Humphrey Bogart didn’t think he could play a romantic lead. Ingrid Bergman didn’t understand her character arc since the script kept changing day-to-day. Paul Henreid didn’t want to play second-fiddle to Bogart and demanded he get the girl in the end. All three actors clashed in terms of acting style, working habits, and personalities. Hell, Dooly Wilson, as Sam, couldn’t even play the piano. But these problems, as they often do, fed the onscreen chemistry.
Bogart’s lack of self-confidence bled into his portrayal of Rick Blaine, tempering Bogie’s usual onscreen menace with a vulnerability that defined the character. Bergman never knew from one day to the next where the script was going, let alone how it would end, so she genuinely didn’t know if she would end up with Bogart’s Rick, or the stoic Czech freedom fighter Victor Laszlo played by Henreid. Her uncertainty informed her performance almost as much as Bogart’s on-set aloofness; to get to know her costar better, Bergman allegedly went to the theatre and repeatedly watched him in The Maltese Falcon. And Henreid’s desire to not be outshone by Bogart’s rising star, plus their wildly different styles of acting, colored every scene they played together; what was really two actors attempting to not be upstaged by one another played onscreen as two men fighting for the love of Bergman’s Ilsa. As for Wilson, he didn’t need to play the piano for real to make his voice one of the most recognizable in film history.
The list of refugees from Hitler’s Europe that worked on Casablanca is almost too long to believe. Both Henreid and Peter Lorre, who played the letter-carrying Ugarte, came up in the Weimar-era theatre scene in Germany before emigrating to England and then America after the Nazis assumed power. Director Michael Curtiz, a Hungarian-born emigré, hadn’t fled Europe specifically because of the Nazis, but his timing was lucky. Swedish-born Bergman likewise left Europe just as fascism took hold. All of these experiences came to inform one of the film’s most important moments.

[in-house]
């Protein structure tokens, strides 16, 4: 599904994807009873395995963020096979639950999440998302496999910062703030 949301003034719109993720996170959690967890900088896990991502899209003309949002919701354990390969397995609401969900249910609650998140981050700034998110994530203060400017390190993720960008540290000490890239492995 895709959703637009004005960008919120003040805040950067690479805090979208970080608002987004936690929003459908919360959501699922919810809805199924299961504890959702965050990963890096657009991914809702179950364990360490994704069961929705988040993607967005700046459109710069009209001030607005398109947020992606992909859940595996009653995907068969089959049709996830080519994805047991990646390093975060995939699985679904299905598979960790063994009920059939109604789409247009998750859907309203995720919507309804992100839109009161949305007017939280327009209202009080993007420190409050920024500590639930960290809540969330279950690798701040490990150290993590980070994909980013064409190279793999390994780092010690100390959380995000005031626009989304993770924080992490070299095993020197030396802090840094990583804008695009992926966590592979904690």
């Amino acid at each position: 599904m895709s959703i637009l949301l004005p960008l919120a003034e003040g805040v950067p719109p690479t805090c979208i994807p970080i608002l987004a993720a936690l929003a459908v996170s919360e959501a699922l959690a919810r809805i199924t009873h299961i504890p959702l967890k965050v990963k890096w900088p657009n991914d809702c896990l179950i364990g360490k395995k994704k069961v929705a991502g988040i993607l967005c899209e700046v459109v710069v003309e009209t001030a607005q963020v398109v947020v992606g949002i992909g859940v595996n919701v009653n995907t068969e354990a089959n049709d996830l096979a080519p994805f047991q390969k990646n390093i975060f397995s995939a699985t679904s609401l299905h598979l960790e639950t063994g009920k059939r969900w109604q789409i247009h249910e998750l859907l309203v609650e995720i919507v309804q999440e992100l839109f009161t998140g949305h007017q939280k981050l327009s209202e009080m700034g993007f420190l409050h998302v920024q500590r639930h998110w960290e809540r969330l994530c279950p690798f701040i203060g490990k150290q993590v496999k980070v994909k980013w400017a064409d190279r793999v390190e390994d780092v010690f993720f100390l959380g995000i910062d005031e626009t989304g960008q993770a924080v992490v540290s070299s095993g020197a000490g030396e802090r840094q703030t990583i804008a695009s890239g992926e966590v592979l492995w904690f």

In a pivotal scene, Major Strasser, played by German expat and refugee Conrad Veidt, leads a military band in a rendition of the Nazi anthem “Die Wacht Am Rhein.” In response, Henreid’s Laszlo strikes up the house band with “La Marseillaise,” the French national anthem. The denizens of Rick’s Cafe Américain join in, and among these background actors and bit players were dozens of Hungarian, German, Polish, and French refugees, Jews and gentiles alike, belting out the official anthem of the French resistance some 5,000 miles away in a dusty California soundstage.
While the Nazis they drowned out were merely contract players in rented costumes and the bar in Vichy French Morocco was a plaster and plywood backdrop, these people knew the price that fascism could exact on people. They knew the path of the refugee trail as well as they knew the names of those family members who didn’t make it out. And from top-billed stars like Veidt to nameless background performers, they sang their hymn of resistance loud and clear. With it, they sang for their countries, their families, and their lost homes. It’s a powerfully cinematic moment, one that likely helped solidify the human cost and cause of war in the minds of many Americans.
Although Casablanca is a ubiquitous fixture in discussions about the best films of all time, its shine doesn’t seem to have been dulled by repeated viewing and scrutiny. If anything, as time goes by, there is more to appreciate about a film of such magnitude and style, such warmth and bravery, made at a time when the world was sorely lacking in all. And much like the other films usually named best of all time, Casablanca was made under circumstances completely beyond its control that nonetheless shaped the film it would become.
Truly, its lasting legacy across the decades may be the forever echoed words, in film classes and dorm rooms and houses and apartments and first dates, of “Oh my God, you haven’t seen Casablanca?”